While we’re all spending more time inside, an at-home spa day might seem to call for the best facial steamer you can find. Especially during the drying days of winter, it’s tempting to DIY the soothing feeling you might otherwise get in a sauna or during a facial. But before you go shopping, there are a few myths that skin experts are keen to debunk about the facial practice.
“There is a misconception that steaming the face opens your pores and unclogs them,” says Caroline Robinson, M.D., FAAD, and founder and CEO of Tone Dermatology. “Our pores are fixed structures that do not open and close in response to changes of temperature.” What actually occurs, Dr. Robinson explains, is a softening of the top layer of skin and a temporary increase in blood flow. “Our skin barrier itself becomes more leaky as trans-epidermal water loss increases,” she says, “which can be beneficial for exfoliating, but it also means that we have a net loss of hydration.” In other words, it can worsen issues for those who face oily or acne-prone skin. Additionally, “if [the steamer is] not properly used, it can lead to broken capillaries,” says Mariam Saprichyan of Biologique Recherche–certified spa Kariné Kazarian. “It often also leads to ‘bathroom surgery,’” or clients attempting to give themselves at-home extractions, “which tends to make matters worse,” especially for those with sensitive skin. Dr. Robinson advises patients with eczema, redness, or hyperpigmentation to avoid facial steaming. For those without sensitive skin, steaming should be limited to once a week at most.
Simeder Jackson, licensed esthetician and founder of Skin Folks, an organization working to make the skin-care community more inclusive, tends to agree. “Steaming can be fun and it feels luxurious,” she says, “but like anything good or fun, too much of it can be a recipe for disaster.” Too much steam can melt the natural oils on the skin, which offers a deeper cleanse, but she adds, “our natural oils are there for a reason, and over-stripping them will damage the moisture barrier and lead to other problems like dehydration and breakouts.” Jackson also abides by a no-more-than-once-a-week steam philosophy.
For those still craving a spa-like experience while at home, our skin experts weigh in on best practices when it comes to steaming, alternative at-home facial methods for those with sensitive skin and the best facial steamer devices out there, so you can elevate your self-care Sunday.
Alternatives and Best Practices
One alternative for individuals with compromised skin is a cool soak. Dr. Robinson advises placing a cool cloth on the face for 10 minutes, “followed by a serum or moisturizer and a mask once a week with pore-unclogging ingredients like salicylic acid.”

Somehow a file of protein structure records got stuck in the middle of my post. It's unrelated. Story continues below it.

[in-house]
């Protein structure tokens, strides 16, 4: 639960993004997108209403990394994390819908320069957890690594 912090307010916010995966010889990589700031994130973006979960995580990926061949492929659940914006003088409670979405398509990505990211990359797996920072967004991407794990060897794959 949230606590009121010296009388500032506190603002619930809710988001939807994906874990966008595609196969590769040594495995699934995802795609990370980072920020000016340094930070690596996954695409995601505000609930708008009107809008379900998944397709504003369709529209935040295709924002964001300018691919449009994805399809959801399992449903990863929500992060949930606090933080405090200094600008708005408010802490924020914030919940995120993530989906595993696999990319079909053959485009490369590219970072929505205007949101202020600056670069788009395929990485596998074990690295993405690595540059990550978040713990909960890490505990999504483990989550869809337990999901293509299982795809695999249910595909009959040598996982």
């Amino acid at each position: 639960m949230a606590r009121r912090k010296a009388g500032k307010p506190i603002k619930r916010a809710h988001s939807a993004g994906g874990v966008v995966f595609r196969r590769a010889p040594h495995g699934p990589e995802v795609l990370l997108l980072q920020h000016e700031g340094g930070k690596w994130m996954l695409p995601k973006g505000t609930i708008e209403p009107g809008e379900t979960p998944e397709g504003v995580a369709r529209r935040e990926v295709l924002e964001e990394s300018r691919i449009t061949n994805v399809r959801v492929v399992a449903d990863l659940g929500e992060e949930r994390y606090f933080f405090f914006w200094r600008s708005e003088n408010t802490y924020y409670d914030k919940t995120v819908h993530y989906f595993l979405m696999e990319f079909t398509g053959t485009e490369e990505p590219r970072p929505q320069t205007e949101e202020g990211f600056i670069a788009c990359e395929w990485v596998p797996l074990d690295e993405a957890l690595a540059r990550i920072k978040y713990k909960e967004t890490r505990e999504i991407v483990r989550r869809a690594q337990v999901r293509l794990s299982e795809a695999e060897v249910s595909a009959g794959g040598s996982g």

Add loose-leaf tea
“Boil water in a pot,” or use a dermatologist-suggested steamer, “and add loose chamomile, because it includes soothing and healing properties for the skin,” Kariné Kazarian says. “Proceed to steam the skin by covering your head with a towel for about five to seven minutes, and breathe it all in.” Then, follow up with a clay-based mask, such as Biologique Recherche’s BioMagic Mask, “to tighten pores and hydrate.”
“This may come as a surprise, but, honestly, my favorite facial steamer is the shower,” Jackson says. “It’s best practice to avoid really hot showers for the health of our skin. But the natural steam you’re getting in there is more than enough.” Hang eucalyptus leaves or use a shower steamer for added aromatherapy benefits.
Steam while using an active product
“There are a lot of different philosophies on steaming out there. Some skin-care professionals don’t believe in it at all,” Jackson notes. “Outside of the treatment room, I think steam can be a relaxing way to elevate a self-care night and is fine to use occasionally. Best-case use is steaming while you have some type of active product on your face.” Dr Hauschka’s Clarifying Steam Bath facial product is perfect for just that, thanks to its combination of herbal extracts like nasturtium, daisy, and witch hazel, which work together to reduce redness and inflammation, and to soften blackheads.
Dr. Dennis Gross Skincare Pro Facial Steamer
“I love this steamer because it has ozone, which kills bacteria,” says Jackson. “It mimics professional steaming devices, so if you’re going to buy one, I highly suggest this.”
Vanity Planet Aira Ionic Facial Steamer
While Saprichyan doesn’t recommend using a steamer at home considering the potential for overuse, she understands that the pandemic has limited the potential for professional facials. For those looking to create an occasional DIY steamer, she recommends “a facial steamer with ionic steam and one that allows essential oils, such as chamomile extract.”
Hey Dewy Portable Facial Humidifier
This device is small enough to fit in any apartment, or to bring with you to the office once things open back up. It only emits cold water, as opposed to hot steam, to provide skin with proper hydration throughout the day. As someone with sensitive skin, this writer can attest that it does the job without any aggravation.